The state, which has become a hotbed of film and TV production in recent years, is also in the vanguard of states passing aggressive new proposals to ban abortion in all but a fraction of cases.
The pullout of Barb and Star Go to Vista del Mar, co-written by Wiig and Mumolo (who also co-wrote Bridesmaids), was confirmed to Deadline by a source close to the production. Produced by Gloria Sanchez Productions and directed by Josh Greenbaum, the film centers on best friends who leave their Midwestern town for a vacation in Florida.
The Power also opted out of filming its 10 episodes in Georgia, abandoning a recent scouting effort in the state. The adaptation of Naomi Alderman’s book, announced earlier this year, pairs Broadchurch producer Jane Featherstone and The Handmaid’s Tale director/executive producer Reed Morano. After word of the withdrawal surfaced Tuesday, Morano retweeted several approving reactions. On Instagram, she wrote that it “felt wrong to us to go ahead and make our show and take money/tax credit from a state that is taking this stance on the abortion issue. We just couldn’t do it.”
Georgia is among several states with Republican-controlled governments that are challenging abortion rights long protected by the U.S. Supreme Court’s Roe v. Wade decision by passing aggressive anti-abortion laws. Several Hollywood notables have been speaking out about working in Georgia. Even those not heading there for work, like Saturday Night Live‘s Leslie Jones, have been making their outrage known. Film and TV production, thanks to an attractive 30% tax incentive, has recently boomed in the Peach State, with state officials reporting 455 productions in fiscal 2019 and more than $2 billion in economic impact.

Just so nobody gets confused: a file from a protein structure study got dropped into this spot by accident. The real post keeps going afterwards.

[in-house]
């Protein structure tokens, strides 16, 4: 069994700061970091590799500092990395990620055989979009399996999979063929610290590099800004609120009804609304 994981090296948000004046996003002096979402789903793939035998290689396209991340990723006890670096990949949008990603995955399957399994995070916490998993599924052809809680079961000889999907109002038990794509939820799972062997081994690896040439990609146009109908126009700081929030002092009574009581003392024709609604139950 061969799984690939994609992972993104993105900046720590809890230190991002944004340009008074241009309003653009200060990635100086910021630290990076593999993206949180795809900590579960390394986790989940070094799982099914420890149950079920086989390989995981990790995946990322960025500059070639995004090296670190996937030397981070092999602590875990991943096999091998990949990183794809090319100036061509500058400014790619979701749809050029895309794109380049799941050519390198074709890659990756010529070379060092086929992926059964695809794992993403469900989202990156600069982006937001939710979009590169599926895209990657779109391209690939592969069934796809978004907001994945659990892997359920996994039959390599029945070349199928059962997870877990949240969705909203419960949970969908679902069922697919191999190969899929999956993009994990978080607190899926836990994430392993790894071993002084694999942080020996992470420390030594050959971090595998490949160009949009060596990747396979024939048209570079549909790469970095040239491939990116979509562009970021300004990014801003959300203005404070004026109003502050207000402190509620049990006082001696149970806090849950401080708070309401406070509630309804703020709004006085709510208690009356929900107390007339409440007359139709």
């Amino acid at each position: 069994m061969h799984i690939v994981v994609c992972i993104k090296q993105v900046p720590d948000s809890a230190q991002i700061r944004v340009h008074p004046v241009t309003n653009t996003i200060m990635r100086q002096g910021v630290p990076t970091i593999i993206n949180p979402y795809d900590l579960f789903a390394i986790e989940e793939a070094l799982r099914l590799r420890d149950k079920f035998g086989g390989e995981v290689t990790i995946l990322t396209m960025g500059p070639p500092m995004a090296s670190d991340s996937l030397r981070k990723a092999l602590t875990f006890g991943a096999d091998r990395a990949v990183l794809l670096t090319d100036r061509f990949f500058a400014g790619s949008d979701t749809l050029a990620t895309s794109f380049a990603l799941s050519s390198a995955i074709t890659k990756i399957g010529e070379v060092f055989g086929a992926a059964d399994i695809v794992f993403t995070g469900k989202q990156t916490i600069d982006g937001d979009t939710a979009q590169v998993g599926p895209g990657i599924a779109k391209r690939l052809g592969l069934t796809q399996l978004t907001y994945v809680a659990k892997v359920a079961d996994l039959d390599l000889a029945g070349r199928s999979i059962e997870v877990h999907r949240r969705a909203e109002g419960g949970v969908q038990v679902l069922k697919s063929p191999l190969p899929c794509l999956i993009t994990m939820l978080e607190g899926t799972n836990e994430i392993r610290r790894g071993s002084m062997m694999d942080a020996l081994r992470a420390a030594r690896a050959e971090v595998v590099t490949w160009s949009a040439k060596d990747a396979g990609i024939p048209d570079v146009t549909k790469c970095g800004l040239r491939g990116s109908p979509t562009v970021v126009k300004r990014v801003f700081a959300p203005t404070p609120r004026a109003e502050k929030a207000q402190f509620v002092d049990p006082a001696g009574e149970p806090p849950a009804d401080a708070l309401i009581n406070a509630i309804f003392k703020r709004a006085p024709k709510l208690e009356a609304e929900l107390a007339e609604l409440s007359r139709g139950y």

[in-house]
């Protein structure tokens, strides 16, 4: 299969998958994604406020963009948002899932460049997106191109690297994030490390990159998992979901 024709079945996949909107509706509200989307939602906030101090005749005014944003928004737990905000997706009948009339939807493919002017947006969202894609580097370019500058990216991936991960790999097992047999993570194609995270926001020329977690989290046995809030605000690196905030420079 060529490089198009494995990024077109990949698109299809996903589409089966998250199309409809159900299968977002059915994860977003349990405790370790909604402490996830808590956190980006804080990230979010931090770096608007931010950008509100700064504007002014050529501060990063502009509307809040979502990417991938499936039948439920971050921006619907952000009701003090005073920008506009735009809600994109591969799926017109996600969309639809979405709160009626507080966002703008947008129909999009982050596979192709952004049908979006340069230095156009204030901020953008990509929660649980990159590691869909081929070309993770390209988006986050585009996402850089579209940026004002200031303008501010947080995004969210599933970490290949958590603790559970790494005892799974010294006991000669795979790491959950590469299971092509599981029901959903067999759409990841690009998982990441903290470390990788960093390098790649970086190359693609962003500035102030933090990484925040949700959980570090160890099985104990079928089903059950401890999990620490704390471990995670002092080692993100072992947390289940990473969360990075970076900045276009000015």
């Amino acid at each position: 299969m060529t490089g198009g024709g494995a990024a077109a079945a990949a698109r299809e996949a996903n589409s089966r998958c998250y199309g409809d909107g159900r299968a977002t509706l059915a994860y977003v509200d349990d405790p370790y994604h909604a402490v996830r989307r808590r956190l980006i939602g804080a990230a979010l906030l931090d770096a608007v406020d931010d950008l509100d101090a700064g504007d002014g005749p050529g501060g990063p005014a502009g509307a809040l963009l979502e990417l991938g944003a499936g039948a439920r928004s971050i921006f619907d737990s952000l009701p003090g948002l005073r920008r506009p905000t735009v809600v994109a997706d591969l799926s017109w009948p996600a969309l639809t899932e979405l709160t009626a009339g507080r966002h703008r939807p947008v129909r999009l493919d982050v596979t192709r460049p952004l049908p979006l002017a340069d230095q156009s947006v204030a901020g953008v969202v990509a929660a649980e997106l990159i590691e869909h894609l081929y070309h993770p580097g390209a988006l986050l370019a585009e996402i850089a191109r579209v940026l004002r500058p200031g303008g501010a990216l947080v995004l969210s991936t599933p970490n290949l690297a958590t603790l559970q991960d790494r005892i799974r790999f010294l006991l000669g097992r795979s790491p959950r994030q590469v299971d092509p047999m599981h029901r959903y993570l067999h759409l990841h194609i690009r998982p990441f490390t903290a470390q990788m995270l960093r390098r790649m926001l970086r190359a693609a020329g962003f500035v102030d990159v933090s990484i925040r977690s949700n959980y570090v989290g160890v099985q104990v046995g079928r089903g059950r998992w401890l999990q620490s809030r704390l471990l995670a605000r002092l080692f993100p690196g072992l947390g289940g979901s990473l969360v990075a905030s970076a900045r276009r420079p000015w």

The “heartbeat” law will take effect on January 1, barring an effective legal challenge. A range of entertainment figures have been speaking out against the state’s move, but Gov. Brian Kemp last weekend dismissed the backlash as a “squawk” from “C-list celebrities.”
Time had the first report of the withdrawals.
Neither Lionsgate nor Amazon responded to Deadline’s requests for comment.
Here is Morano’s Instagram comment: